I felt like Job. I was robbed of everything familiar, suffering under the weight of possible financial ruin, given three comforters who could not comfort. Behind my worries concerning this world’s trivialities was a hidden player, the mysterious God who ordains all things. Like the character Sunday in Chesterton’s Man Who Was Thursday, our Maker sends us cryptic notes in the events of our lives. Nothing happens without cause; nothing exists that is not used to reflect his glory. Even the rebellious sinner unwittingly reflects his divine origin; as Chesterton says in his poem Ultimate:

“I am,” he says his bankrupt creed;

“I am,” and is again a clod:

The sparrow starts, the grasses stir,

For he has said the name of God.

After cleaning and properly tightening the solenoid, the electric arcing stopped. Nevertheless, the car still wouldn’t start. Hewey, Dewey, and Lewey scratched their collective heads and decided it was the starter. Dewey did the grunt work and replaced the burned out unit. Sure enough, the dead engine would now crank, but it wouldn’t start. It was something more than the starter. Maybe it was in the fuel line . . .

The memorial dinner was marvelous, and, like most formal affairs, had been opened with prayer. Immediately, a toast was offered. “To the Queen!” For a second I paused. I couldn’t remember the protocol for Americans. Do we toast foreign potentates? But then I thought, what the heck, she’s a fine old girl, and after all, she is a mother. And who wouldn’t toast his mother. And anyway, you can’t consider a British sovereign a potentate. So I raised my glass to Bess II. I felt like a character out of The Napoleon of Notting Hill and realized that something needed to be said in defense of our parochial little Republic. I flashed a bicentennial glance at my table and raised my glass a second time. “To the Constitution.” We dined.

The tow-truck men had mentioned that the area of the garage was dubbed Hooker Row. Ladies of the night, apparently, plied their trade when the police allowed. I saw none, though I could discern the proverbial flashing red light from a house window a block away. I remembered the words of Solomon to his son: “The lips of the adulteress drip honey and her speech is smoother than oil; but in the end she is bitter as gall. . . . Her feet go down to death. . . . Drink water from your own cistern, running water from your own well,” I couldn’t remember anything Chesterton had said about chastity, but knew he would have agreed with Solomon.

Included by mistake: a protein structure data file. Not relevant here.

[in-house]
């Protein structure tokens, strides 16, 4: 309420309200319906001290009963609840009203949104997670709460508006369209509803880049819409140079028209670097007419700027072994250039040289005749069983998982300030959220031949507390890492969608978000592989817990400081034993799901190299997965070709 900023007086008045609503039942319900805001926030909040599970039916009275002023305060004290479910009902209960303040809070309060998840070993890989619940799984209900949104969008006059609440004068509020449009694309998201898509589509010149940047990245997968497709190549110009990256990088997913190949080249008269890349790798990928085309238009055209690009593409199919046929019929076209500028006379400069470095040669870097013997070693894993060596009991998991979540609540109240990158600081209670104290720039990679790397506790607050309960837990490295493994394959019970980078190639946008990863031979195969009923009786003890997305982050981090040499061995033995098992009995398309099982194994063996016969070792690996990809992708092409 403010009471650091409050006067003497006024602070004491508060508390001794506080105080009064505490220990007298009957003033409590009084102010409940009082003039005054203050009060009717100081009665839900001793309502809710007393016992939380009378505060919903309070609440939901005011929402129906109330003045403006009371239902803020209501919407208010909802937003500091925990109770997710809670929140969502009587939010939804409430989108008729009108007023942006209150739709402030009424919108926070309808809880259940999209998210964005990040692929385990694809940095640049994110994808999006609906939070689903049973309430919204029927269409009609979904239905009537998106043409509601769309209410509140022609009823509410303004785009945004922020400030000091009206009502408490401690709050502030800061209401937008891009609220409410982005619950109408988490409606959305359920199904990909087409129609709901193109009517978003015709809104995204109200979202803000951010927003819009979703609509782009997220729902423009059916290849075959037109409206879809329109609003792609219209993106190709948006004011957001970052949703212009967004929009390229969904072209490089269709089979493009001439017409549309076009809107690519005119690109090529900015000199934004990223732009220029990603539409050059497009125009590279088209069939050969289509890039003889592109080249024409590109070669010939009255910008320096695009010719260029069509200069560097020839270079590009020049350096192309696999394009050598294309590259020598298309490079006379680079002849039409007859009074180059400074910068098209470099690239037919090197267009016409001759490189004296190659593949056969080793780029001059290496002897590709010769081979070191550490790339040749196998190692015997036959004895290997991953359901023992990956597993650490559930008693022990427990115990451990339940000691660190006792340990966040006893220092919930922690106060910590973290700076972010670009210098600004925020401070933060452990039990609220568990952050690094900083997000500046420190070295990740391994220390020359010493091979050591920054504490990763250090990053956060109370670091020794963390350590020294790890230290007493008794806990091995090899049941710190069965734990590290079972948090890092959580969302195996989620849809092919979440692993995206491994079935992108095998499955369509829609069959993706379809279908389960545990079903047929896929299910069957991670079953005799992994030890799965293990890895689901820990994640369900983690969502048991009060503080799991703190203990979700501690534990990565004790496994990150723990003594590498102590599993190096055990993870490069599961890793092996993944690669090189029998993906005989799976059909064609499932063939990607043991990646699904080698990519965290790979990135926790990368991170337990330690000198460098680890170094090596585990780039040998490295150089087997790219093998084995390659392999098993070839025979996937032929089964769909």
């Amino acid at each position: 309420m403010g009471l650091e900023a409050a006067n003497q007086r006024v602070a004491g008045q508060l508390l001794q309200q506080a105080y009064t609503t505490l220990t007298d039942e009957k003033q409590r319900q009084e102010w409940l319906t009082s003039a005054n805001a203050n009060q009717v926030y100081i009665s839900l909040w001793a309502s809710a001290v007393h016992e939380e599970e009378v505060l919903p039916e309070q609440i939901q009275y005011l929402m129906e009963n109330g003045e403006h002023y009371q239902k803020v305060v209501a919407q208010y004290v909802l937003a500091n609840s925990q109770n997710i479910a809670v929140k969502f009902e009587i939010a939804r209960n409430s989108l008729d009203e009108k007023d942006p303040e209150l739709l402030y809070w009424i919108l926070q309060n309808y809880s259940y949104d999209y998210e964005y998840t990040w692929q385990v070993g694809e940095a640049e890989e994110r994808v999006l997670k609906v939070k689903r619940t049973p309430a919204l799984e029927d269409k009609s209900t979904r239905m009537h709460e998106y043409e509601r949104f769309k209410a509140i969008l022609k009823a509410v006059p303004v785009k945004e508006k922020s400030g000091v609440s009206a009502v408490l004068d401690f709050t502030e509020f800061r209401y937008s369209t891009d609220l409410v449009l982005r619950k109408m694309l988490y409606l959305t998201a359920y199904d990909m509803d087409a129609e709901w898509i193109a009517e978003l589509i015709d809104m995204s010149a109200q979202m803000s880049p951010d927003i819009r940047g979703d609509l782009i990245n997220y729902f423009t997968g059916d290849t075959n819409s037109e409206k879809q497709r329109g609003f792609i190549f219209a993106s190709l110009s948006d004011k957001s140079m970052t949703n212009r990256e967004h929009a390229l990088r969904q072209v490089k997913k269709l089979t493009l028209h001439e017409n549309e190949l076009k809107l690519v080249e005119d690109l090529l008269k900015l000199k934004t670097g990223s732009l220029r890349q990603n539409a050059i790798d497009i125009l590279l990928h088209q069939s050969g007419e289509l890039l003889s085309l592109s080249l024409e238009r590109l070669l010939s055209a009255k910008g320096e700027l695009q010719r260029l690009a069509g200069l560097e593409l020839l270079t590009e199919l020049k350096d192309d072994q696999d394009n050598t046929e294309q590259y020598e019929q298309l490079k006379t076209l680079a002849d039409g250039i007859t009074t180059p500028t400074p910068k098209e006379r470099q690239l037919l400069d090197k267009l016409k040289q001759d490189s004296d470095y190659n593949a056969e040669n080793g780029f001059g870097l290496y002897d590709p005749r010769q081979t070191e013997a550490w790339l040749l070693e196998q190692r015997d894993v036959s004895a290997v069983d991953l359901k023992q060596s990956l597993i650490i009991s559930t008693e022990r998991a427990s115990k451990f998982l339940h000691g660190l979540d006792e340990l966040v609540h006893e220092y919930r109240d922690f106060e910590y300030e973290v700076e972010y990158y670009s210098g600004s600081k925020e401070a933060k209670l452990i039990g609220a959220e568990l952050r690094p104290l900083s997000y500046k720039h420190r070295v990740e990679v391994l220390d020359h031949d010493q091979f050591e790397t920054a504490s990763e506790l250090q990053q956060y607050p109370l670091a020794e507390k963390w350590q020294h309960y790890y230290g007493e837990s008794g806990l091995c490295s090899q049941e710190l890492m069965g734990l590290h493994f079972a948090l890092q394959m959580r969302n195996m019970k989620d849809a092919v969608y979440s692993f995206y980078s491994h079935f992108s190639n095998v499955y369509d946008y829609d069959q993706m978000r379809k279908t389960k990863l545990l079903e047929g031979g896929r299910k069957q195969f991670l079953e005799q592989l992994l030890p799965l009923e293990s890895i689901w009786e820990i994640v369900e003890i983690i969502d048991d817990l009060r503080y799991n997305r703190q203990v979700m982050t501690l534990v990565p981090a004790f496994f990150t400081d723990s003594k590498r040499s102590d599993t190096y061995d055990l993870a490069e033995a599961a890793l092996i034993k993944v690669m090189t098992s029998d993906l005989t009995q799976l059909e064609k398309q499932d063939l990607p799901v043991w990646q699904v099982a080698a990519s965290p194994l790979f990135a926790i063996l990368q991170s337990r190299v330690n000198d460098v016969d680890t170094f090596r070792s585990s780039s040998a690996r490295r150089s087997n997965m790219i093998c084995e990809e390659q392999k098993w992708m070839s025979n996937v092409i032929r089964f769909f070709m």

Ian Boyd, the tall thin priest and editor of The Chesterton Review, was the spirit who made the conference succeed. There was nothing of the Chesterton figure in him, nor of the Father Brown. He seemed to know everyone, and it’s quite possible he did. Everyone I talked to had either correspondence with him, or had just talked with him. His vibrant, high-strung spirit seemed always ready to share his love of Chesterton with everyone.

Elihu the Albanian arrived around 3:15. He towed cars for a living and apparently was a mechanic as well. He walked over to my car, listened for a moment, and gave the diagnosis: timing chain. Elihu was a shrewd man, and he shared his insights into economics as well as free automotive advice. He had nothing good to say about the Collectivists in his Communist homeland. “I came here with $125 in my pocket; now I own my own tow truck and can work when I want. If I want more money, I work harder. If I want to take off, I stop working.” I could not help but think of Chesterton’s idealistic distributism as this fellow talked. This man had come from poverty, socialism; he now lived well through the benefits of Western economic enterprise, capitalism. Why was it that a great spirit and mind like Chesterton’s couldn’t understand the wealth-producing mechanism of free enterprise? He certainly knew that socialism wouldn’t work—witness his constant debates with Shaw. But, the distributism he proposed seemed just like a form of inefficient capitalism. Maybe he had had a bad experience as a child with a capitalist nanny. Well, we must allow our lovable avuncular mentors their hobbyhorses.

Hewey added up my bill. Including the tow, three hours work, a new starter, etc., etc., the bill came to $179. He had Elihu check the figures. Maybe he couldn’t add after all.

As I left the service station and my comforters, I glanced at the name of the street. The name of the avenue was Fleeceland. How appropriate. I had not been fleeced—having stood over my mechanics, I knew they had done their best. But I was indeed the Jason of my house. In a Chestertonian sense, I knew that I had found a fleece, a golden fleece of patient good-natured adventure in a strange land, And I was bringing back to my family the news of my great discovery. And this was my Chestertonian treasure: Truth can be found all around us—in a piece of chalk, in a hat blown away by the wind, in a literature convention, and in a broken-down car in an all-night gas station on a lonely roadway somewhere in Toronto. All one had to do was look.

That is what Chesterton taught me.